The Plan acknowledges that storage and containment of PFAS material may occur onsite, but where ongoing containment presents unacceptable risks or ongoing management requirements, it is generally expected that materials will be removed for treatment or destruction.

The Plan provides that PFAS-contaminated material is to be classified as Dangerous Goods Class 9 and as falling within waste code M270 and category ‘Organic Material’.  This will ensure that PFAS-contaminated materials are managed and transported by reference to the same waste code and dangerous good categorisation across Australia.

Treatment and remediation

A hierarchy of preferred treatment and remediation options is set out in the Plan.  Most preferred is separation, treatment and destruction, followed by onsite encapsulation in engineered facilities, with the least preferred being offsite removal to a specific landfill cell.

Landfills 

The acceptance of PFAS-contaminated material by a landfill operator must be approved by the relevant EPA in accordance with existing applicable legislation.  The Plan provides guidance on the characteristics of landfill sites which would be suitable for accepting PFAS-contaminated materials and the concentrations of PFAS material which might be accepted.  The concentrations differ depending on whether the landfill is unlined, clay, single composite lined or double composite lined.

The Plan also provides guidance on the management of PFAS-contaminated materials through the life cycle of a landfill site together with operational and monitoring practices such as assessing the presence of PFAS in leachate, and ground and surface water.  Guidance is also provided for the closure of landfills and ongoing containment strategies.

Trade waste

The importance of managing PFAS contamination in wastewater is acknowledged in the Plan and further work, in collaboration with the water industry, is expected to be undertaken to establish criteria and guidance for water authorities and environmental regulators to manage PFAS-contaminated wastewater.

Reuse

The Plan leaves it open for environmental regulators to consider the reuse of PFAS-contaminated material in some circumstances, provided such reuse does not lead to an unacceptable risk to human health or the environment.  The Plan identifies potential appropriate reuses of PFAS-contaminated soil including fill in commercial/industrial developments with minimal access to soil, fill beneath sealed surfaces such as car parks, and construction fill on road embankments.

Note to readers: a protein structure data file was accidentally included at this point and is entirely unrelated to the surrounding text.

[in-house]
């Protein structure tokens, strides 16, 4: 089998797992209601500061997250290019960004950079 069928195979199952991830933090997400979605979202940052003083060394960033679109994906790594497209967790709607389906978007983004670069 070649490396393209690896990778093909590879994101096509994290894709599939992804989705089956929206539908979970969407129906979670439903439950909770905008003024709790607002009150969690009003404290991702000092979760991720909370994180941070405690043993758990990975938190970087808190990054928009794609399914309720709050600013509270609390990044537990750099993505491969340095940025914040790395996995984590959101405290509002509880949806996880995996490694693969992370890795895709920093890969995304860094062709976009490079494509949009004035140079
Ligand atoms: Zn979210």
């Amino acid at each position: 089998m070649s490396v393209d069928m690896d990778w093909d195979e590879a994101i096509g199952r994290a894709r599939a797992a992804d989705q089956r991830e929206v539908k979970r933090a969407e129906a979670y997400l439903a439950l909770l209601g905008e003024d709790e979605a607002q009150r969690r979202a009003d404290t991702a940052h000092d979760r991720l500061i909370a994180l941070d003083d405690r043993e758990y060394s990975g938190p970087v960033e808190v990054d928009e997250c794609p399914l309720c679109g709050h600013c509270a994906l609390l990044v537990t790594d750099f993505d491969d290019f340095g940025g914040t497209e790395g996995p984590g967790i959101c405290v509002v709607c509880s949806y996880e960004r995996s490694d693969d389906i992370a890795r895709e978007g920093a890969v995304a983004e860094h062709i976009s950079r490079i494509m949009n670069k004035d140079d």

Implications for business

The Plan will facilitate decision-making relating to PFAS contamination including setting standards, and developing and approving management strategies for PFAS-contaminated sites.

Business can expect:

  • A more consistent approach by EPAs and environmental consultants in site assessment and analysing acceptable levels of PFAS contamination based on the guidance values specified in the Plan;
  • Where development PFAS-contaminated sites has been delayed due to regulator caution and lack of a national approach, the guidance is likely to lead to greater regulator confidence to approve management strategies and options to allow development to progress;
  • Greater scrutiny of the transportation of PFAS-contaminated materials and a more uniform approach to the waste code and dangerous goods classifications of PFAS-contaminated materials;
  • Closer monitoring of PFAS-contaminated material storage to ensure appropriate measures are in place to stop leakage and spillage;
  • A preference for the treatment and storage of PFAS-contaminated material onsite rather than removal offsite;
  • Acceptance of PFAS-contaminated material into landfills meeting certain criteria and increased regulation around the management of PFAS throughout the lifecycle of the landfill;  and
  • Further guidance around issues including soil and waste reuse, criteria for water authorities and utilities, trade waste water, treatment and remediation, site prioritisation, containment and the application of environmental guidelines and criteria in the next six months.

HWL Ebsworth has a team of environmental lawyers nationally who would be happy to discuss PFAS with your organisation.

This article was written by Meredith Gibbs, Partner, Gabby McMillan, Associate and Kirsten Sugden, Solicitor.

Meredith Gibbs

P: +61 3 8644 3539

E: mkgibbs@hwle.com.au

Important Disclaimer: The material contained in this publication is of a general nature only and is based on the law as of the date of publication. It is not, nor is intended to be legal advice. If you wish to take any action based on the content of this publication we recommend that you seek professional advice.